‘Inspiration’ saluted: St. Mark’s grad admired for response to disability

.- Friday can’t come soon enough for Alejandro Pabon. That’s when he’ll be fitted for his new leg prosthetics at Shriners Hospital for Children in Philadelphia — almost 4 months later than anticipated.

Pabon, 16, known as “Alex,” or “Dro” by classmates from St. Mark’s High School in Wilmington, Delaware has Grebes Salgado Syndrome, a type of short-limbed dwarfism that affects less than 1 percent of the population.

Although his arms and hands are completely functional, Pabon typically relies on his prosthetic legs to get around. A surgery last November, called a “Symes” amputation, intended to help improve his mobility and posture, removed part of both Pabon’s feet, leaving him to use a wheelchair until his limbs heal completely.

As a junior, Pabon enrolled at St. Mark’s in 2006 when his father, Hiram, an engineer at AstraZeneca, relocated the family to Delaware from Puerto Rico.

“High school was different in the United States,” Pabon said. “I went from a class of less than 100 to a class with more than 400 students. Plus the lunches here cost a lot more money.”

But he quickly adjusted to St. Mark’s; he was active in the chess club and the game and strategy club. And, said Susan Vavala, Pabon’s guidance counselor at St. Mark’s, he surrounded himself with friends right away.

“His difference isn’t about his disability but it’s his ability to draw people to him wherever he goes,” she said.

“I feel just like everyone else because that’s how my parents raised me,” Pabon said.

Pabon grew up in Guayama, Puerto Rico, with his family, which also includes his 10-year-old sister, Karina. Pabon’s mother, Ivelis, describes her son’s childhood as “just like everyone else’s. He could do what every other kid did — ride bikes, swim, play ball — his activities were just modified to suit him,” she said.

“Don’t forget playing Xbox,” Karina said. “Alex is always playing Xbox.”

When Alex was born, his parents researched his disease at the College of Medicine at the University of Puerto Rico. Their findings eventually led them to seek treatment from a clinic in Puerto Rico which provides free care to children.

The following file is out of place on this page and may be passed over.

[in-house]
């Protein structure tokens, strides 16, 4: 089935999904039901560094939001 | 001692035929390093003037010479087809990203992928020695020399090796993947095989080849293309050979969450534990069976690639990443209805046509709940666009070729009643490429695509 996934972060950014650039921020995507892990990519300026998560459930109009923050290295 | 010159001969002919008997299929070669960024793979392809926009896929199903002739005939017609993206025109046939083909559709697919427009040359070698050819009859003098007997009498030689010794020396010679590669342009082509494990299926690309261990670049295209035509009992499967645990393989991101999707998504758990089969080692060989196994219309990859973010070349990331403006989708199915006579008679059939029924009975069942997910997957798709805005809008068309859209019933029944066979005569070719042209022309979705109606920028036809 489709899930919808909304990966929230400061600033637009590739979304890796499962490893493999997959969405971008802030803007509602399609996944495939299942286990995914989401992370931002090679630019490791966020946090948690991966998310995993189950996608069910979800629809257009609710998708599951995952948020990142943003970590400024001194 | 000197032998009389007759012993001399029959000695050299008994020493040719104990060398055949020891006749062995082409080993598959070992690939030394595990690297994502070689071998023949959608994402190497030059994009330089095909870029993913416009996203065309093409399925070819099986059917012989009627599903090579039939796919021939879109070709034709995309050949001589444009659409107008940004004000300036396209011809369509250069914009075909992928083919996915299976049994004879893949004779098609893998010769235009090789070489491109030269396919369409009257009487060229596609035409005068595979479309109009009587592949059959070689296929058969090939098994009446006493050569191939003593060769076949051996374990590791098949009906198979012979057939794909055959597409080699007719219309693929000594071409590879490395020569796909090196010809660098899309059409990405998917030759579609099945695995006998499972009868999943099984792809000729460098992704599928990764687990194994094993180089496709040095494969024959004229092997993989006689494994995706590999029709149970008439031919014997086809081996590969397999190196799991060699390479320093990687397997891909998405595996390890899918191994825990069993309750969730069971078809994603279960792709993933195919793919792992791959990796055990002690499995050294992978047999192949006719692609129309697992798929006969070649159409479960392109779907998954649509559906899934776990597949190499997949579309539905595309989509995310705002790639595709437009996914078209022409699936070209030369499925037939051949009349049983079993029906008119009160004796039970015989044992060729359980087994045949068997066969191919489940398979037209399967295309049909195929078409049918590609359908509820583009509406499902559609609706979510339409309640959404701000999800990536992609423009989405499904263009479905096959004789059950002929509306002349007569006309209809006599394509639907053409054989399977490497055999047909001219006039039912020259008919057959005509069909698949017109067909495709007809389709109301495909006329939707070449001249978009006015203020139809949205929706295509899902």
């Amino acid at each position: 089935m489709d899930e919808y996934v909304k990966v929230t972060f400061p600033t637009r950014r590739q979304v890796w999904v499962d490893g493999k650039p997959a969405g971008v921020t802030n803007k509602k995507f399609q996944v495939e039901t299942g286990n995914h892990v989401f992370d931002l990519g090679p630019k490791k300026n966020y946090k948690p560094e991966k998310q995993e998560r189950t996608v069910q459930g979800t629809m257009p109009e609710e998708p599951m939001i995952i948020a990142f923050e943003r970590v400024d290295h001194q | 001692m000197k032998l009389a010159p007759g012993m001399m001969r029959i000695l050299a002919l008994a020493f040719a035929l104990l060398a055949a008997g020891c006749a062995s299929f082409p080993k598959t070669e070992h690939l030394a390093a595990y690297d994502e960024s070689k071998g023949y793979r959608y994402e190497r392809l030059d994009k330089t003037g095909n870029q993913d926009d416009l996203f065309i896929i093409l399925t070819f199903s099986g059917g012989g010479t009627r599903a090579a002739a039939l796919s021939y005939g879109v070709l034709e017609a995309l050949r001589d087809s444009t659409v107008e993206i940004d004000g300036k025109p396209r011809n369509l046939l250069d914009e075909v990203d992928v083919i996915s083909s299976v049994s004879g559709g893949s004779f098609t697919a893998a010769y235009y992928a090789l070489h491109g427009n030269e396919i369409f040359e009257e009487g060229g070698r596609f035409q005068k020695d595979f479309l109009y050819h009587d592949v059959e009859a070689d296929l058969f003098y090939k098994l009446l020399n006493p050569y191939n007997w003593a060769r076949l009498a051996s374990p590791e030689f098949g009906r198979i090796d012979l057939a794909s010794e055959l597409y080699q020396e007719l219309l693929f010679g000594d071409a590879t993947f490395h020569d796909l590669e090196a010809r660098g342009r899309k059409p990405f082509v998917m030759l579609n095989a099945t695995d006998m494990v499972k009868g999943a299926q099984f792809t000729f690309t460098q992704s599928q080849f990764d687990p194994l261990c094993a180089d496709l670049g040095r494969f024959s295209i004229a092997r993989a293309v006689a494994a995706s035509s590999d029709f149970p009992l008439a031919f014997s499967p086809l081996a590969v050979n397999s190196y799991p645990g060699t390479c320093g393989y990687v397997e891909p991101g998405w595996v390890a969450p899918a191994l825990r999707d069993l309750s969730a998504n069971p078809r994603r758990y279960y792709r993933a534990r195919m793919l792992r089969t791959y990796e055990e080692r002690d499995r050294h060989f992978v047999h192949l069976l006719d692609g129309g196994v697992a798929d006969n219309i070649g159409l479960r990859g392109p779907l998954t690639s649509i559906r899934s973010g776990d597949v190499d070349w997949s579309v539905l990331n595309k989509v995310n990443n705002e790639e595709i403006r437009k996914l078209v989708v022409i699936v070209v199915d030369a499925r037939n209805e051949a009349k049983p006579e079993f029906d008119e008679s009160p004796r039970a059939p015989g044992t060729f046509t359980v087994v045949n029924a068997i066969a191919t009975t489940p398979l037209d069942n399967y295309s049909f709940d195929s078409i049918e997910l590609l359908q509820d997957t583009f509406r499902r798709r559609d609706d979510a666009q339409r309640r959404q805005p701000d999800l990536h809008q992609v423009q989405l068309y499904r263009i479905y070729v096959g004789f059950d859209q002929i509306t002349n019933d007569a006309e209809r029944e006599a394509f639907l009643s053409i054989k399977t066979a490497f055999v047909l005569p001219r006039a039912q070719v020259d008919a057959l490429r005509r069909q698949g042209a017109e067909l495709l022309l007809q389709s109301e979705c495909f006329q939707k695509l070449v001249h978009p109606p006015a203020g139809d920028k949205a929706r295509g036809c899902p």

“We’ve been working with Shriners [Hospital] since Alex was very young,” Hiram said. “They truly want to provide children with a means to live.”

Faith has also helped the Pabon family.  “It’s very important,” Ivelis said. “If you don’t have faith you’re not going anywhere.”

Alex agrees.  “Faith helped me get to this point,” he said. “I had my surgery on a Tuesday, left the hospital on a Friday and made it to church on Sunday in my bright yellow casts.”

Still, Pabon is grateful he had the surgery done. It’s going to help him achieve one of his most important goals.  “I want to be walking when I get to college,” he said.

This fall, Pabon will attend the University of Delaware, where he will study criminal justice. He hopes to become a lawyer.  “He’s great at arguing,” said his mother.

Vavala couldn’t be more proud of Pabon for working hard, keeping his grades up and getting into college.

Earlier this month, Pabon received the Rachael M. Ali award for “quiet leadership, excellence of character and devotion to St. Mark’s High School” at this year’s commencement ceremony. Ali, an assistant principal and charter faculty member of St. Mark’s, died of cancer in 2000.

“To win that award is quite a big deal,” said Vavala.

She’s sad to see him go. “I’ll miss him so much next year. He’s a mentor to everyone. He’s never once tried to make people feel sorry for him…It’s been a joy to know him. He’s an inspiration. He’s my hero.”

Printed with permission from The Dialog, the weekly newspaper of the Catholic Diocese of Wilmington in Delaware.


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